With its archived solar data stores reaching capacity and terabytes of data yet to come from upcoming space missions, scientists at NASA Goddard Space Flight Center (GSFC) knew it was time to revisit their network attached storage (NAS).
Though storage product pickings were slim, GSFC opted for the Pillar Axiom Storage System after being a Network Appliance customer for about 12 years.
"We ran an extensive set of tests on the Axiom storage system and we liked the speed, the functionality and the price," says Joe Gurman, facility scientist at the Solar Data Analysis Center at GSFC, located in Beltsville, Md.https://o1.qnsr.com/log/p.gif?;n=203;c=204660765;s=10655;x=7936;f=201812281308090;u=j;z=TIMESTAMP;a=20400368;e=iSo in April, the Solar Data Analysis Center (SDAC) purchased the Axiom 500 configured with 10 terabytes of storage.
The mission of the SDAC is to archive and serve data obtained from spaced-based solar physics missions and ground-based observations. "We serve the data to solar and heliospheric scientists worldwide," says Gurman.
The center is home to the nation's largest organization of scientists and engineers dedicated to studying the Earth, solar system and universe.
Celestial Data Growth
As SDAC's existing storage device approached its 4 terabyte capacity late last year, the center began considering how to expand storage capacity at a reasonable cost. "We estimated that we'd be adding 10 terabytes to 15 terabytes of data per year," says Gurman.
The 4 terabytes of existing data came from active missions or missions completed in the last few years. Two key missions, for example, were the European Space Agency's Solar and Heliospheric Observatory (SOHO) launch in 1995 and the Transition Region and Coronal Explorer (TRACE) launch in 1998.
Two upcoming missions, STEREO and Solar-B, expected to launch in a few months, are expected to increase data storage by about 15 terabytes per year, according to Gurman. In 2008, the Solar Dynamics Observatory is expected to generate one terabyte of compressed data per day.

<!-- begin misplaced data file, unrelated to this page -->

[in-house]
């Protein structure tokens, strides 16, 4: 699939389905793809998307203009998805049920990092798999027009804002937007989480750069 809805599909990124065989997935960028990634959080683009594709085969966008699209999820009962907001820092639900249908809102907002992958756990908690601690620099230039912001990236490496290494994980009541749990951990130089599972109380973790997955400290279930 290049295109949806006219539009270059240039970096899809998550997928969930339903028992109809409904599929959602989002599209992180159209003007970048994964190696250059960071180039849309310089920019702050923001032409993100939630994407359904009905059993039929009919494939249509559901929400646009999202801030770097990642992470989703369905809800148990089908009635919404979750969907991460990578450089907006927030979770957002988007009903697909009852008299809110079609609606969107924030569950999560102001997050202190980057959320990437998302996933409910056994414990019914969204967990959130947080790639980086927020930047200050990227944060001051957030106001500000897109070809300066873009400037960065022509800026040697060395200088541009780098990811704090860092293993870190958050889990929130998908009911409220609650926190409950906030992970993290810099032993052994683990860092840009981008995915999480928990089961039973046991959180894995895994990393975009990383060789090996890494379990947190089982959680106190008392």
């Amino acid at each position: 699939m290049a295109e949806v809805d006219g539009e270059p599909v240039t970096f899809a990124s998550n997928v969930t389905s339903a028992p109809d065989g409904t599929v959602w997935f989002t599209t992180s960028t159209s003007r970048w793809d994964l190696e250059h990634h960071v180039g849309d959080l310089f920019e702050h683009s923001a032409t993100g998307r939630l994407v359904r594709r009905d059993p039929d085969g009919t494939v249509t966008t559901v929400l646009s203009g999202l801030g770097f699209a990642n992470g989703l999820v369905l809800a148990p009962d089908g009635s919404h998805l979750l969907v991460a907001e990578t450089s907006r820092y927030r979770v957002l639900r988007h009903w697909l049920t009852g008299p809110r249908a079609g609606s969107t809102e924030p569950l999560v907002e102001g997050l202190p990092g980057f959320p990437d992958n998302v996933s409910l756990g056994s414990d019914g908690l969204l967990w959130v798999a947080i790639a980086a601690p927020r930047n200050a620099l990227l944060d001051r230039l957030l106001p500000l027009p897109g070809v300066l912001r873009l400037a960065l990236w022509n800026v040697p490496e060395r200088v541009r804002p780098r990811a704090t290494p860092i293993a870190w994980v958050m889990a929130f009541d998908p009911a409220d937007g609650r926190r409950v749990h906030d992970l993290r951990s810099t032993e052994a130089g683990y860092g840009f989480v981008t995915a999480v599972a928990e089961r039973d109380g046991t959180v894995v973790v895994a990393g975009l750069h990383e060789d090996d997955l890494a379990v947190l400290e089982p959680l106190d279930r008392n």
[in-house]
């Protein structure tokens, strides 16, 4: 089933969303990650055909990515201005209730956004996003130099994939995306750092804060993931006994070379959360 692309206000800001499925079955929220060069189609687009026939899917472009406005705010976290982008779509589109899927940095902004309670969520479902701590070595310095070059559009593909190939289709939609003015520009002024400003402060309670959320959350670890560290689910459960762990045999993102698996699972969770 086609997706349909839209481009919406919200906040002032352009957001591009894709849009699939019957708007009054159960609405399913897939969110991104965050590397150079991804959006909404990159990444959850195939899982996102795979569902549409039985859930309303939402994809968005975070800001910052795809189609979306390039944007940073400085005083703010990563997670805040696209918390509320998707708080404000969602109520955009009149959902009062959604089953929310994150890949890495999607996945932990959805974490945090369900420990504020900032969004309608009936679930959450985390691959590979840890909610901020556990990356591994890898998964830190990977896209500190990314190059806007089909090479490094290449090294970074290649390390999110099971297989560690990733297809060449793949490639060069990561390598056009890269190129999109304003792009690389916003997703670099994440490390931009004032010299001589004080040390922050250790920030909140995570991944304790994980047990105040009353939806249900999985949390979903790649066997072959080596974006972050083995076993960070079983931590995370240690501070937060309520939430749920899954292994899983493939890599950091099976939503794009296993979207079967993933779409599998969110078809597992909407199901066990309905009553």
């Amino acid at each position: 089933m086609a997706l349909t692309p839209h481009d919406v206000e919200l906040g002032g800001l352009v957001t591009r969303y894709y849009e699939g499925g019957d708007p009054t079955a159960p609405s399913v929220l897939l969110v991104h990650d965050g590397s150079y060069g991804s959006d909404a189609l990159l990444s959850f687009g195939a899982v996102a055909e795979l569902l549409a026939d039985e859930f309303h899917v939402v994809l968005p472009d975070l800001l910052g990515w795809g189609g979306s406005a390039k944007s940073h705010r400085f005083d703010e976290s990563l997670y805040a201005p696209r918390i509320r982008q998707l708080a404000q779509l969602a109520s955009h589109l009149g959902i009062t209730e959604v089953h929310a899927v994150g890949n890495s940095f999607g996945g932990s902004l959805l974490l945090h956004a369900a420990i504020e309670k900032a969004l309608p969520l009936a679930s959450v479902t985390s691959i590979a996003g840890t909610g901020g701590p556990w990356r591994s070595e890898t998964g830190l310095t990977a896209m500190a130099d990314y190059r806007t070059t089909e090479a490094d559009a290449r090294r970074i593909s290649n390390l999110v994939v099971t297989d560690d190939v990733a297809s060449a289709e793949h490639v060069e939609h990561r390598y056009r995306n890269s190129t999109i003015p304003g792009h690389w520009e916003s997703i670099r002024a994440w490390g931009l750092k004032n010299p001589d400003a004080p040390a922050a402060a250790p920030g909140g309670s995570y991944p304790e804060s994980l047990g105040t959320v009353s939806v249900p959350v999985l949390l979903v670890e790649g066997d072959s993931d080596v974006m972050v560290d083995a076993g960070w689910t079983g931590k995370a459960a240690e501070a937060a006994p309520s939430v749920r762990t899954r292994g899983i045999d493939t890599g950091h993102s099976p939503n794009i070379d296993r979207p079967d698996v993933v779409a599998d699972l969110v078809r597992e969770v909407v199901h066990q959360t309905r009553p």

"As a primary repository for data, our major concern for storage is integrity," says Gurman. Two other key criteria for the solution were uptime to serve the data and cost per terabyte. "While speed is nice, most systems are fast enough for our purposes," he adds.
SDAC looked at several vendors' storage solutions, including its current vendor, Network Appliance. According to Gurman, the IT department conducted its own search and got some feedback on storage solutions from other organizations.
One of the key features of Pillar's Axiom storage that Gurman liked was the ability to add SATA drive bricks. According to the vendor, a brick is a hardware building block or storage enclosure that provides the high-performance storage for the common SAN/NAS storage pool.
"The SATA drive bricks take advantage of the latest improvements in the size of the drives," says Gurman, adding that the drives offer a decent level of reliability at a reasonable cost.
"Comparing the two vendors on features, expandability and total cost of ownership over the years, Pillar was the better of the two choices," he adds.
It's a Launch
In January, SDAC began a three-month test of the Axiom 500 configured with two bricks of 500GB drives. "Among other testing, we also replicated existing data, and the system performed very reliably," says Gurman.
However, there were a couple of incidents that occurred during the testing that indicated the Pillar product wasn't a perfect match for the SDAC environment, which is primarily Apple and Mac OS. "Pillar offers Web-based management and also a command line version, which is convenient when adding hosts, but it didn't work with OS X," explains Gurman.
Not wanting to get too involved with time-consuming systems administration work, Gurman asked Pillar to make changes to better accommodate OS X. The company was willing to make the improvements. "One of the major benefits of NAS is to reduce the human interface and reduce administration costs," he says.
According to Gurman, Pillar made changes in the command line interface to help SDAC copy data and bring over local hosts. "The complete improvement to this feature will be available in a new release," he says.
The SDAC has between 40 and 50 hosts with network attached access. The purchase acquisition for the Pillar Axiom 500 test unit began in April. The system administrators had to switch to the Axiom 500 as the primary storage and the Network Appliance as the backup device until it's phased out entirely.
The Axiom storage device and hosts sit on a Gigabit Ethernet network segment, while most clients are on a 100 Mbps Ethernet network.
SDAC expects the 10 terabytes of storage to suffice until year end, at which point the organization expects to add a 750 MB brick, followed shortly thereafter by the purchase of a second 750 MB brick.
Given the organization's cost parameters and storage system requirements, Gurman says there weren't many vendors in the running. "Storage solutions were either at the high end and out of our price range, or at the very low end and didn't meet our features requirements," he says.
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